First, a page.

In the Netherlands both female (ewe) and male (ram) lamb are being kept and slaughtered for meat. The male ones are not cut, because they are slaughtered at such a young age (about 4 months) that in traditional preparations the male scent is not an issue (male pigs kept for meat are cut for that very reason). However with 24-hour or longer sous-vide preparations the faint scent that is in fact present in the male lamb is amplified and becomes too strong. Even in female lamb quite a strong scent can develop, and I’ve found that it helps to brown twice. Browning before sous-vide provides additional flavor, because the browning flavors can penetrate into meat during the sous-vide cooking. Browning after sous-vide not only provides more browning flavor and texture (crispness), but also heats up the meat on the outside so it won’t get cold as quickly.

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  2. Hi Stefan
    Good answers, I take those onboard,I guess we eat so much lamb here we are used to the strong flavours. my new unfinished site is sousvidenews.com Please take a look

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    1. Hi Keith, in the meantime I have found some info on beef with a similar smell that seems to be due to some kind of bacteria. I’m touring Australia at the moment, but will get back when I’m home and will also check out your site.

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  3. I love your suggestions of a red Sancerre – the best of both red and white worlds – to accompany the lamb and chèvre. I love the variety of chèvre you used, with the aged exterior and that it is unpasteurized, turning from creamy to soft and you move towards the center of the rind. Here, Delice or Remeux de Bourgogn are more available but not as flavorful – I love unpasteurized cheeses. Thank you for including instructions for those of us who don’t have sou-vuis. Do you think it would be okay if I added a bit of garlic? And how does one make lamb stock / what are the substitutions if not available? Lovely post, as always. I’m hungry now. Lamb is my favorite meat – and what a beautiful cut you used!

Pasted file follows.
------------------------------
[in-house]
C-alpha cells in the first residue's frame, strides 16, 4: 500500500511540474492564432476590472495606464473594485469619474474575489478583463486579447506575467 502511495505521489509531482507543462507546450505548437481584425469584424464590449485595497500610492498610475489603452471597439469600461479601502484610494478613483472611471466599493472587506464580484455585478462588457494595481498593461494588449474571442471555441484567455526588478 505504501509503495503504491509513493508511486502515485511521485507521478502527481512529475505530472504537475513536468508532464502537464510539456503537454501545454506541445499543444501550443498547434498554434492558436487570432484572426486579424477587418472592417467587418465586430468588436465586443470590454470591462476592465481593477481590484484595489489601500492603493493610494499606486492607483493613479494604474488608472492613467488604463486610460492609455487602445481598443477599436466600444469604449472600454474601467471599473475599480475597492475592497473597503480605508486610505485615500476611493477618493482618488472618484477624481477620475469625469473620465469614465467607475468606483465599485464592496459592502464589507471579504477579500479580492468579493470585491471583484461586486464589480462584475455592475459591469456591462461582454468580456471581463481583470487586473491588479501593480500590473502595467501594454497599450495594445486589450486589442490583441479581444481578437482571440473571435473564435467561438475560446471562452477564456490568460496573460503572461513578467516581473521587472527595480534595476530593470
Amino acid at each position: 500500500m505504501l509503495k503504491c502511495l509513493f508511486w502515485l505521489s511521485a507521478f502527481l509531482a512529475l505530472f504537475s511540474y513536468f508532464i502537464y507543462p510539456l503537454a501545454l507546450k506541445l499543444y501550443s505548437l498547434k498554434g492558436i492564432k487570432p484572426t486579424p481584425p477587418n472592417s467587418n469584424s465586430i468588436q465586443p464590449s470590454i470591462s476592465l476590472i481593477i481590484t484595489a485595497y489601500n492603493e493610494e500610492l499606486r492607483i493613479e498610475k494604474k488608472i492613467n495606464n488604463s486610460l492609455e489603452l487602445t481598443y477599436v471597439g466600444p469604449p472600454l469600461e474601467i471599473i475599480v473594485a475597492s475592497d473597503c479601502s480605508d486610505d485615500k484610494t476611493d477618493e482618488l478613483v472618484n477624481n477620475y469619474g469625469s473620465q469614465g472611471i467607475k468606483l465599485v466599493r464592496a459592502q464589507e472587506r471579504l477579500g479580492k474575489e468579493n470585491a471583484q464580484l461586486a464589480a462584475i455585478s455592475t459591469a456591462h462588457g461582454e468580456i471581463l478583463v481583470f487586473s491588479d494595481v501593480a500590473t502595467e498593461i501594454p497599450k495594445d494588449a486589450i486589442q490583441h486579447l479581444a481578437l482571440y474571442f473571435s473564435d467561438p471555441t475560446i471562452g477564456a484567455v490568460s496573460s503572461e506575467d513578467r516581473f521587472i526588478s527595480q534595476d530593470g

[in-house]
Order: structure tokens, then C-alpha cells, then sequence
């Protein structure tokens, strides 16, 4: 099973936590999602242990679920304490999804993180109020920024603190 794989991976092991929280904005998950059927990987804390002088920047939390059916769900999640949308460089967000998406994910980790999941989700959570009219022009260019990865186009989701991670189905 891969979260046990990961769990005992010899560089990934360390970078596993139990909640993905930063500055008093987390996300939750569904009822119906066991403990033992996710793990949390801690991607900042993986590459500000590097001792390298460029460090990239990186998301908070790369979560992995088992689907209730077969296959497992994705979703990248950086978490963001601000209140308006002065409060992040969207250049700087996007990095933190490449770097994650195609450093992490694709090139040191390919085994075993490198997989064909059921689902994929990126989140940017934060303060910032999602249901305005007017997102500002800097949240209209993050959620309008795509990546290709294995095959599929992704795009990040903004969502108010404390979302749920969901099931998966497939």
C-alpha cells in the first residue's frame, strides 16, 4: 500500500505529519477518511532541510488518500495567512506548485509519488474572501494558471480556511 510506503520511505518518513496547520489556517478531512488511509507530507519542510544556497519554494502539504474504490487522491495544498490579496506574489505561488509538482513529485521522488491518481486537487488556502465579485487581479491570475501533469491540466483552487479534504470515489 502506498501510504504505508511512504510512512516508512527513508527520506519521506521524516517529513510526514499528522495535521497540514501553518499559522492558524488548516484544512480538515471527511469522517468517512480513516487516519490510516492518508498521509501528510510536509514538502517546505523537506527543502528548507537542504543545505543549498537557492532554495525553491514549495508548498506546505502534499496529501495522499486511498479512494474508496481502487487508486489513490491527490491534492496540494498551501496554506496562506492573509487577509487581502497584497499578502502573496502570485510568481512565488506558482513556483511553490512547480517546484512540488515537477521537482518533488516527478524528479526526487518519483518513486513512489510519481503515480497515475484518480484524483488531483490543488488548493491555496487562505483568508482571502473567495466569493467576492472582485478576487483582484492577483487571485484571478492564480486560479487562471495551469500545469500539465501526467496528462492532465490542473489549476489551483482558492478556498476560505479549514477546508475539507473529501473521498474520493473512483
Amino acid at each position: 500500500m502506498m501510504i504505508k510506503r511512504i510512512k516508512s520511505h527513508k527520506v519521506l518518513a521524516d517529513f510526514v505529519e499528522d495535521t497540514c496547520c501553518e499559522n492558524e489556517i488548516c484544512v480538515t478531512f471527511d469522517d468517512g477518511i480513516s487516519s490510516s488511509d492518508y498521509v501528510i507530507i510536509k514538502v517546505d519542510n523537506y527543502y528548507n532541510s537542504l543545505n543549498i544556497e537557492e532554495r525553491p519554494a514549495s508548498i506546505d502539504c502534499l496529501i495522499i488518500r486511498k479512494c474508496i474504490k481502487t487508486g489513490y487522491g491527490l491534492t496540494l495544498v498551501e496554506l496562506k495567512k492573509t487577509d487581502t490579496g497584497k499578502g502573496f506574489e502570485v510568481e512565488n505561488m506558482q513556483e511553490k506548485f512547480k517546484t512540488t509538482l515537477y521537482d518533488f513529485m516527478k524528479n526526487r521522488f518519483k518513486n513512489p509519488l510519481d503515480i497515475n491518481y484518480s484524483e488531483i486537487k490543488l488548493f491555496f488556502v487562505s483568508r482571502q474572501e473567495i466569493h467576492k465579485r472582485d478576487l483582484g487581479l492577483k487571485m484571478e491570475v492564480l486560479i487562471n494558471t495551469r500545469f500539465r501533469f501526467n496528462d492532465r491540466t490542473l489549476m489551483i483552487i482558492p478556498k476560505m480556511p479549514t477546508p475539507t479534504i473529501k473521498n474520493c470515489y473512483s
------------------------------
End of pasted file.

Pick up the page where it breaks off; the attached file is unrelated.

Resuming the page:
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    1. A bit of garlic is okay if it’s not too much and not brown but only lightly sauteed (otherwise it’ll turn bitter).
      How to make lamb stock? Look here: https://stefangourmet.com/2012/12/02/lamb-stock/
      You could substitute with beef stock, but the lamb has its own taste and smell that is hard to substitute. It might actually too ‘lamby’ for some. As lamb is your favorite meat, I’m sure you’ll love the smell of the lamb stock.

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    1. Hi, best results are 57C/135F for the shoulder (24-48 hrs) and 62C/144F for the shank (48 hrs). If you have the time, my suggestion would be to cook the shank first for 48 hrs at 62C/144F, then chill the bag in ice water and refrigerate. Next cook the shoulder at 57C/135F for 24 hours (48 hours if it is from an older animal) and then reheat the shank alongside the shoulder for 3 hours or so.
      If you do not have the time to do this, the alternative is to cook both at 62C/144F, first the shank for 24 hours and then add the shoulder and cook for another 24 hours together. The shoulder will be good, but not as good as when cooked at 57C/135F; it will be a bit dry. Hope this helps.